The Philippines cut the rate it pays on special deposit accounts for a third time this year, boosting efforts to curb capital inflows and avert asset bubbles.
Bangko Sentral ng Pilipinas lowered the rate on SDAs to 2 percent effective immediately, according to a statement in Manila today. The decision was predicted by 12 of 16 economists surveyed by Bloomberg News. It kept the rate it pays lenders for overnight deposits at a record-low 3.5 percent, as forecast by all 19 economists surveyed.
The Philippines, which won its first investment-grade ranking from Fitch Ratings last month, is seeking to slow a surge in capital inflows that has boosted property prices and lifted stocks to a record this week. Policy easing in developed nations is adding to pressure on inflation and asset prices in Asia’s emerging economies, the World Bank said this month.
“Capital inflows are a key concern,” said Michael Wan, a Singapore-based economist at Credit Suisse Group AG. “Money is still flowing in, and with the rating upgrade, more investors will try to take opportunity of the growth story. With inflation manageable, what better time for BSP to cut SDA rates than now.”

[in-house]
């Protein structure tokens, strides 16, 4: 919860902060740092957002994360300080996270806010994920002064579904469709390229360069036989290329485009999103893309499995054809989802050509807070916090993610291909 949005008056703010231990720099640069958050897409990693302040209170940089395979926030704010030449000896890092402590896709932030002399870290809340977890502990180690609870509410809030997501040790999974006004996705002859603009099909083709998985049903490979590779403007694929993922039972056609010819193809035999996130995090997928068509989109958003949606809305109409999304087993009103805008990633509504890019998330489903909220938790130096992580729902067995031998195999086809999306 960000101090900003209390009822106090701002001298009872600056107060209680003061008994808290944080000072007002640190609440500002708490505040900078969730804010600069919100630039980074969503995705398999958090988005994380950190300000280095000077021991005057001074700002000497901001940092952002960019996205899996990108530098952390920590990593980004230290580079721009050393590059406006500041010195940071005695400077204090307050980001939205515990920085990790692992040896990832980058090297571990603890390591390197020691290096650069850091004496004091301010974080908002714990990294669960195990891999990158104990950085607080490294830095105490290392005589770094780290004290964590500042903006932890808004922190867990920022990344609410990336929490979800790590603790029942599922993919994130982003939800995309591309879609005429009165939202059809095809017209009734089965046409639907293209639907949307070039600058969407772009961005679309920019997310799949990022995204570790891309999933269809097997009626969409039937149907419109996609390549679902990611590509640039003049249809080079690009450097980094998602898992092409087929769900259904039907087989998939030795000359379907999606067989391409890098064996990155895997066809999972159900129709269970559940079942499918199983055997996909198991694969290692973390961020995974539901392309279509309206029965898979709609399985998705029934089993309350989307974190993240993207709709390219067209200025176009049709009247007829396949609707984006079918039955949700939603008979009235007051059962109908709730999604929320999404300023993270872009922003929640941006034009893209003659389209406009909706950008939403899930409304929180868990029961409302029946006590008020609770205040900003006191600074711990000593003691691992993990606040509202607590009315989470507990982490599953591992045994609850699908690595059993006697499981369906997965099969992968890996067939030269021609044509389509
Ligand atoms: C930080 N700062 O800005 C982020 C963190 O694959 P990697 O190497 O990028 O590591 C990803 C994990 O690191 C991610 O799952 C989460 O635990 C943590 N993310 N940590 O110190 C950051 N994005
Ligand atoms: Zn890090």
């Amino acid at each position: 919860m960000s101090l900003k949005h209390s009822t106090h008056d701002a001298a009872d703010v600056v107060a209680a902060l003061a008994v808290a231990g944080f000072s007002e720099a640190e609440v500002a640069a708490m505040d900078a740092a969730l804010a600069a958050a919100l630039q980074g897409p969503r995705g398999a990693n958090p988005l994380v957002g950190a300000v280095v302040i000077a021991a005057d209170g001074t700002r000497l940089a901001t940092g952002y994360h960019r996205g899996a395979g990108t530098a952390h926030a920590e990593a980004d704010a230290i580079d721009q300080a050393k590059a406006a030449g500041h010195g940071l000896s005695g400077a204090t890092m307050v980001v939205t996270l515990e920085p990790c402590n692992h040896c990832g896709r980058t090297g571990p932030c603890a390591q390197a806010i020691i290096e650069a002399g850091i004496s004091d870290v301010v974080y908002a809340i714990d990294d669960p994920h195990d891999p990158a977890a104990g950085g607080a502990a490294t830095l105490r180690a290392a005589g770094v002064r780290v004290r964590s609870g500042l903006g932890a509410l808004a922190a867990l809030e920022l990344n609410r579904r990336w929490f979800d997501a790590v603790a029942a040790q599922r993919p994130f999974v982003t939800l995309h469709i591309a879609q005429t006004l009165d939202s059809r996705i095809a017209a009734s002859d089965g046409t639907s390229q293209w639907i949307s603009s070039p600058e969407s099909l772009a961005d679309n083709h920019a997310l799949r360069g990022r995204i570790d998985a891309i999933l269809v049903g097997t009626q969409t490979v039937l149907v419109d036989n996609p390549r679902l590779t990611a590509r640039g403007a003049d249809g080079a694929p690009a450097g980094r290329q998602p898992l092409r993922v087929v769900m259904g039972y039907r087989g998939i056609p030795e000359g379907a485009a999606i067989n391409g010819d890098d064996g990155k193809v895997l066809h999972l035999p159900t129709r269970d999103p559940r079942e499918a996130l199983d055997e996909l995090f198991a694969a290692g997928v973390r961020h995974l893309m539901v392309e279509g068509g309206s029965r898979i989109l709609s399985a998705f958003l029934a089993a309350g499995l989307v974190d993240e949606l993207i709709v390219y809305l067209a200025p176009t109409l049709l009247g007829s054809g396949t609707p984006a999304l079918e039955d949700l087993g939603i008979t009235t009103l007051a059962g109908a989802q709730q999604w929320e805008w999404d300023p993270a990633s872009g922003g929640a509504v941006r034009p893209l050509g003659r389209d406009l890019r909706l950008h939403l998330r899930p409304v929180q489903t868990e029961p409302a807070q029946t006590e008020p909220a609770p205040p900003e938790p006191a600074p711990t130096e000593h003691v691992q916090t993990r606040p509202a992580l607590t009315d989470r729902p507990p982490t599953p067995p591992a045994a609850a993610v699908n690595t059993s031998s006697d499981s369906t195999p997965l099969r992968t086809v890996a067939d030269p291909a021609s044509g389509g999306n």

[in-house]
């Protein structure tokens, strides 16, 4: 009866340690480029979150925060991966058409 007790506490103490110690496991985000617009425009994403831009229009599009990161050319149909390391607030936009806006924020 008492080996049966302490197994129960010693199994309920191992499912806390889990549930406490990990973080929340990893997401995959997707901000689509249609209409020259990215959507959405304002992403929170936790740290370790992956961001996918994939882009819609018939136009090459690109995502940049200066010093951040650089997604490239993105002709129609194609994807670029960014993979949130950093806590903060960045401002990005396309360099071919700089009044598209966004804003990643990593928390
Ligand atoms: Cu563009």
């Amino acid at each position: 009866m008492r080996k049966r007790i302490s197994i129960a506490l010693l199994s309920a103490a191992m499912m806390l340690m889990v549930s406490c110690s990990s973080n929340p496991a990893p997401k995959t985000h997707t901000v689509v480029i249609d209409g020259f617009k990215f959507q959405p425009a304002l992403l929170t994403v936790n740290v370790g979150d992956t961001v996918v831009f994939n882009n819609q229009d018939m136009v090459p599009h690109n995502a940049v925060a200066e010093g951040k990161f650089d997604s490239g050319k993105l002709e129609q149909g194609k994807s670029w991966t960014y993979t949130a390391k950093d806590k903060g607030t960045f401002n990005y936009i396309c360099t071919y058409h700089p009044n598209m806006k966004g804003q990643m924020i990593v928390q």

Bangko Sentral last week relaxed curbs on dollar purchases to restrain the peso, doubling the amount of dollars residents can freely buy and broadening the range of approved outward investments to encourage outflows.
Philippine stock valuations surged to an all-time high of 20.4 times projected 12-month profits on April 22, or twice the MSCI Emerging Markets Index multiple, data compiled by Bloomberg show. The peso has declined about 0.7 percent against the U.S. dollar this year after trading at near a five-year high in March.
President Benigno Aquino is increasing spending to a record this year while seeking more than $17 billion of investments in highways and airports to spur annual growth to as much as 7 percent. Fitch upgraded the Philippines on March 27, citing moderate budget deficits and a “strong” policy-making framework among reasons, including efforts to manage capital inflows.
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